I don’t get into Manhattan much any more. Maybe it was all those years commuting into the city first from Brooklyn, then from northern New Jersey, for 20 years that killed the thrill for me. But once in awhile I make an exception. Like a couple months ago when I met Marty Appel for a chat and chew at Mickey Mantle’s restaurant. Appel seems to have a finger in every pie — the Jewish Major Leaguers card set, baseball in Israel, and a forthcoming documentary about the history Jews and the national pastime, not to mention his own biography about Thurman Munson, who died 30 years ago when he crashed his plane while practicing takeoffs and landings.
In a few weeks, I’ll be schlepping in again to meet Andy Strasberg, co-author — with Bob Thompson and Tim Wiles — of Baseball’s Greates Hit: The Story of Take Me Out to the Ball Game. He’s working on a new and interesting project, one that’s a cross between a social network and an extended family photo album. Strasberg wants to collect baseball snapshots and stories from average fans (i.e., no professional stuff) with the idea to put them on a website as well as publish in a book.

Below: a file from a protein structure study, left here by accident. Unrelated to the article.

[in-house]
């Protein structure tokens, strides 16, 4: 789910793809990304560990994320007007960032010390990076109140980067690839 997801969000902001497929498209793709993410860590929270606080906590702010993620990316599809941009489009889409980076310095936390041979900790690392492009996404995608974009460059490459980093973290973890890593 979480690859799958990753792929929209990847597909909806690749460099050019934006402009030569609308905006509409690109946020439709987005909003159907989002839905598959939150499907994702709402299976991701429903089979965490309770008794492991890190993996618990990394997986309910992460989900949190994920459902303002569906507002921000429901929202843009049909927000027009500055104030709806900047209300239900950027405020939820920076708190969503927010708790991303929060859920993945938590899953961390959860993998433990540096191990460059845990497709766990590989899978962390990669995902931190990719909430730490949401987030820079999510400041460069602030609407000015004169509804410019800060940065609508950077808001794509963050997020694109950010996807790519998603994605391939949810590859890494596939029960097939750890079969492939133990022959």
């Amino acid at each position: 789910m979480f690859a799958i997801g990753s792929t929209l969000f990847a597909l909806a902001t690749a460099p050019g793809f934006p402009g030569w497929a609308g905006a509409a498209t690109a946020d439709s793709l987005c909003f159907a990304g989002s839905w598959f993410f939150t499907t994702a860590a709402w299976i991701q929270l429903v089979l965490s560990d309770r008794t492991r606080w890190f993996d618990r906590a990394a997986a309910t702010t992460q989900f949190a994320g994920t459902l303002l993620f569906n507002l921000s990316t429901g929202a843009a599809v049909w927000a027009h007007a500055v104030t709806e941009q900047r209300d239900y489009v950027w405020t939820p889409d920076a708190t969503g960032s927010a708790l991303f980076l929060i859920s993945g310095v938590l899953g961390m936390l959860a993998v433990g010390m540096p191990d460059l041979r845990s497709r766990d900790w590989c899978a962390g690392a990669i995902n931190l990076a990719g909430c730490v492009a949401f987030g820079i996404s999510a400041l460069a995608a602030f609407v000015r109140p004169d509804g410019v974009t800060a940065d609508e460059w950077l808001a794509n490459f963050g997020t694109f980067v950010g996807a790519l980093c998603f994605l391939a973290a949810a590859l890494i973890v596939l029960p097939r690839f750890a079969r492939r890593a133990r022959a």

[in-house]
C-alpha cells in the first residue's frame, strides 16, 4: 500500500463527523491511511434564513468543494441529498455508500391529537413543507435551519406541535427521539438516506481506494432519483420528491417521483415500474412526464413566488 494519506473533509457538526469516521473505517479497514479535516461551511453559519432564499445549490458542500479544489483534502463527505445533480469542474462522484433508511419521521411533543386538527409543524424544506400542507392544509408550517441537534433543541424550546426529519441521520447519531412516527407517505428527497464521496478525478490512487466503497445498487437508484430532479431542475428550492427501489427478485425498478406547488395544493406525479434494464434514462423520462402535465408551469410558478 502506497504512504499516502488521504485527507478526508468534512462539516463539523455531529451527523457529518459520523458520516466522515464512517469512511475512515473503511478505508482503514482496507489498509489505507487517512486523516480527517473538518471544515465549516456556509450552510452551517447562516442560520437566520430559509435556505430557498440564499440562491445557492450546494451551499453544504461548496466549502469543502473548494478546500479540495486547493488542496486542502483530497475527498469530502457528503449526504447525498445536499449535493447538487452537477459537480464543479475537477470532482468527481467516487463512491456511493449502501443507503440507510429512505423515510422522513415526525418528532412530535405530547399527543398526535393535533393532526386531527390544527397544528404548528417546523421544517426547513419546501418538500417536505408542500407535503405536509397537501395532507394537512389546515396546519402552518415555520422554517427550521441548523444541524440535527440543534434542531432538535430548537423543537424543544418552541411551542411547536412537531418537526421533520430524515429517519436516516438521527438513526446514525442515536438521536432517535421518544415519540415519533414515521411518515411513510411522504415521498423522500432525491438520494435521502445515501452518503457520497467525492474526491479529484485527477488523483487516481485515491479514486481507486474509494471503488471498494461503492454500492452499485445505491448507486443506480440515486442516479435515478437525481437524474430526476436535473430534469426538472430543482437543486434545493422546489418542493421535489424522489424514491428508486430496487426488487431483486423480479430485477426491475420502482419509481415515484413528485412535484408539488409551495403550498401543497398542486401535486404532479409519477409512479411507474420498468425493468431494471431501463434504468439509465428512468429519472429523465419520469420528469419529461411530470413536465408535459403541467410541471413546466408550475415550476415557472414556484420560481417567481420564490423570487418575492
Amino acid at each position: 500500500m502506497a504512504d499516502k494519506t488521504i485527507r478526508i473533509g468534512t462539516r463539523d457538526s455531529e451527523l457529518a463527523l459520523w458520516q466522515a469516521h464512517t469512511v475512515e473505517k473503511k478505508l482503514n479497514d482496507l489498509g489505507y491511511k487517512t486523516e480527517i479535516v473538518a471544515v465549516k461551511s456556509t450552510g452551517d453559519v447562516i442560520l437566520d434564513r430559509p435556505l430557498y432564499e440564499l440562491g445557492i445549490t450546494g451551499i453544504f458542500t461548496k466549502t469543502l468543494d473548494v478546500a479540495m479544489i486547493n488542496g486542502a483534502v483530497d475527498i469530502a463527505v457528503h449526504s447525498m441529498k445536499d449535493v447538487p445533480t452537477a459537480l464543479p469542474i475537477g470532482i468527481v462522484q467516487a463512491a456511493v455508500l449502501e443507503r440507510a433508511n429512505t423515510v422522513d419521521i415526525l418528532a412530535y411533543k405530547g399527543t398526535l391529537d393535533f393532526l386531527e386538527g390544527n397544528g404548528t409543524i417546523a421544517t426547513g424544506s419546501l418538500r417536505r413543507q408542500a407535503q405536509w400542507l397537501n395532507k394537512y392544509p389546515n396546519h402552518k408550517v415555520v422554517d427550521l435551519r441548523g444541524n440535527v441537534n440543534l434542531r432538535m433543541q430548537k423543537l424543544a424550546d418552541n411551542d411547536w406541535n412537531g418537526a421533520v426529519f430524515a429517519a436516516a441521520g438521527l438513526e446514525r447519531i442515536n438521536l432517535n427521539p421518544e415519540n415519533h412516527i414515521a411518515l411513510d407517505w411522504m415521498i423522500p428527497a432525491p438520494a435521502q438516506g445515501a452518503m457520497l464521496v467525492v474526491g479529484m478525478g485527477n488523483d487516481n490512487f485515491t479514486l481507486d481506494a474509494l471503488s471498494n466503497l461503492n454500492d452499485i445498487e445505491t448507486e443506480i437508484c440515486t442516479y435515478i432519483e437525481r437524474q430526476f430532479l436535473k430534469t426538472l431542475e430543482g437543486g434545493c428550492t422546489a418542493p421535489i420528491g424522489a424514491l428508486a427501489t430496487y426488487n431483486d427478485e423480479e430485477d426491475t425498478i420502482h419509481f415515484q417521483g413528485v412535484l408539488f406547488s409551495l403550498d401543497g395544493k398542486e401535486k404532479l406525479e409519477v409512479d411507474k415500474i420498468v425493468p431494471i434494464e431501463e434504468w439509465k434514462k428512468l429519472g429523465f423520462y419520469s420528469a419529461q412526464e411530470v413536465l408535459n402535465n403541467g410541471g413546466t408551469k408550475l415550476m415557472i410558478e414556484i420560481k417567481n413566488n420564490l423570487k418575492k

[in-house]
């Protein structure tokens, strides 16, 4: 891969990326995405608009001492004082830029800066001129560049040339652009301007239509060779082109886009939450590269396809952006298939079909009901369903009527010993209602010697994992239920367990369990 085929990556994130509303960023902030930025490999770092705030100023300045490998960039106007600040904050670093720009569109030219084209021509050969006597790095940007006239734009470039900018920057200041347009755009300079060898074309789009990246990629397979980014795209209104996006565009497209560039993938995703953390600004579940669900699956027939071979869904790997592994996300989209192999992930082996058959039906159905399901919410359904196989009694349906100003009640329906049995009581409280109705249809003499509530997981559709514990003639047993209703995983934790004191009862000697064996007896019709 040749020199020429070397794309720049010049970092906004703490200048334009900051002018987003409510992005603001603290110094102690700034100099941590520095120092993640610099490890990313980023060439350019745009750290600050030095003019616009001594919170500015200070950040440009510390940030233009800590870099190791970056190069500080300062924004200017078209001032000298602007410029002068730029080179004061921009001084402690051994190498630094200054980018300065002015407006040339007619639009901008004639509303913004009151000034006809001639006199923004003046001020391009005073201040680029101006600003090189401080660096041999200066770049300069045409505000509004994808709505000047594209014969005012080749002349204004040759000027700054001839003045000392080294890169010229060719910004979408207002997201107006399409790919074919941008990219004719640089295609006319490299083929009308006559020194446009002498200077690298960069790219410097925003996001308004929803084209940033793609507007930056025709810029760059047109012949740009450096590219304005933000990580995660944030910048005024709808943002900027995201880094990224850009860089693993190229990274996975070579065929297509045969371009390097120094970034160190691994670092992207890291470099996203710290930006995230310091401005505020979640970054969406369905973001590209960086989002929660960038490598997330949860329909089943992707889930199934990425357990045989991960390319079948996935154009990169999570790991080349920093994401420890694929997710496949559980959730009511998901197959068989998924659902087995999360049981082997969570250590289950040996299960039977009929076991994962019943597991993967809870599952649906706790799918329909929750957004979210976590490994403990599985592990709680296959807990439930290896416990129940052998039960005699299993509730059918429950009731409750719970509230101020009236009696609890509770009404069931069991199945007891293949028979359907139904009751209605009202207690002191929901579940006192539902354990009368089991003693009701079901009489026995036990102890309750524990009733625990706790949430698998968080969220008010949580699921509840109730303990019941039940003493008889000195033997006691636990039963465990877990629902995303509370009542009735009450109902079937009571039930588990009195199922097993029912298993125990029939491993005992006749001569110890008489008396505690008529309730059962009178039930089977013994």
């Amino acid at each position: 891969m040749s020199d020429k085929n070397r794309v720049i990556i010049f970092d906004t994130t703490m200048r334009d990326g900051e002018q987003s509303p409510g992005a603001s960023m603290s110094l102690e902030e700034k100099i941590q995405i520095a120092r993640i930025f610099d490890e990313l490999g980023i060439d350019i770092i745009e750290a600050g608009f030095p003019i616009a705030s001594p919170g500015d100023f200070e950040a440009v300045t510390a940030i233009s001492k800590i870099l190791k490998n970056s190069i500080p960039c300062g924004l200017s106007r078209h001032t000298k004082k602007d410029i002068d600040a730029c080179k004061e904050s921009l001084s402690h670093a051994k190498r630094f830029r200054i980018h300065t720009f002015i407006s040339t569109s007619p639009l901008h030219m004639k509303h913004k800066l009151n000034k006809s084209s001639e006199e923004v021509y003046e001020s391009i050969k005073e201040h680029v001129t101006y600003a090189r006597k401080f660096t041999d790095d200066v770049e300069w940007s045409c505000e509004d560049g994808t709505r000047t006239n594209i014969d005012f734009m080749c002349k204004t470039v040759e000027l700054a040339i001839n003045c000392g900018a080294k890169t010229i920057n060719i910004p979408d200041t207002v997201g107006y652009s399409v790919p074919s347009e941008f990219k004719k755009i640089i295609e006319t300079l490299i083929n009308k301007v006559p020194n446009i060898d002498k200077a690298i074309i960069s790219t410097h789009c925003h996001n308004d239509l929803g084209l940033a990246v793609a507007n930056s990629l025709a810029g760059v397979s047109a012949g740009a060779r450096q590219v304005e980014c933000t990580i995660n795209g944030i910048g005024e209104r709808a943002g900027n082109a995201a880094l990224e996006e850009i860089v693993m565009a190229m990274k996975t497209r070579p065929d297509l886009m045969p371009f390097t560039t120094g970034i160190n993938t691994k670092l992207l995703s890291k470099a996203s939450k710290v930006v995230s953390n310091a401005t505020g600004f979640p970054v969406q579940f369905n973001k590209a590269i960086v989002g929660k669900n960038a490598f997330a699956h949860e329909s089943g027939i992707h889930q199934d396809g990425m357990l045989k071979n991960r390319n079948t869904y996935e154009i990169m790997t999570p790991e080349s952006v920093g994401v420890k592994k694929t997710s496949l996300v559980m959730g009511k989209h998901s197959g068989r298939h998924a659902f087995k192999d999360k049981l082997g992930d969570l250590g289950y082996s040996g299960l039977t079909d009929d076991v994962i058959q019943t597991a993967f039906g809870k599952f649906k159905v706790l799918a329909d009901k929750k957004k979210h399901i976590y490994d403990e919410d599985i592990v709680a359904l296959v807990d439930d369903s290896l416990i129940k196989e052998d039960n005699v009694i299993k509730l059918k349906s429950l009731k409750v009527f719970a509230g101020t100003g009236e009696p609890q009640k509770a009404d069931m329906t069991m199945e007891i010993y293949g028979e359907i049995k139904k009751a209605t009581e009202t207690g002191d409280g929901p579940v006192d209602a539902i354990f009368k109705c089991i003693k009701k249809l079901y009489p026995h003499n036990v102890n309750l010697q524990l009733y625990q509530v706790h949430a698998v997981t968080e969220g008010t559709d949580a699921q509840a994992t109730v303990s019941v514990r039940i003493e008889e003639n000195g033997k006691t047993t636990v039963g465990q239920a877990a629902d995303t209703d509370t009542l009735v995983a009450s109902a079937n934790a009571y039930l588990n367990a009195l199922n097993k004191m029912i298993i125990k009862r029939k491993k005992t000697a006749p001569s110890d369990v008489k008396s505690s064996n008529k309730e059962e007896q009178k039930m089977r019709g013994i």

So I thought I’d maximize my efforts and see if I couldn’t set up a sit down with Howard Megdal, author of The Baseball Talmud. Unfortunately, that one his “fantsay Fridays,” when he does his thing for Rotoworld, an ersatz baseball outlet. He suggested meeting for the Mets game in which the 1969 players will be feted. I told him I expected the crowd would skew much older than normal for that promotion. With the way the team has performed this year, his response, which is fated to be included in some baseball quote book some day:
“They keep playing like this, the crowd will skew staying home.”
On a similar vein, the Mets used to hold a popular event called banner day. Fans wrote creative slogans and made amusing illustrations on bedsheets and posters and paraded them on the field at Shea Stadium, usually between games of a single-admission doubleheader (kids, ask your parents).
The team no longer hosts that event perhaps for security reasons, but a few days ago The New York Times asked readers for suggestions about banners they would have if the promotion was still around. Here are some of the results, which would make for an interesting First Amendment discussion.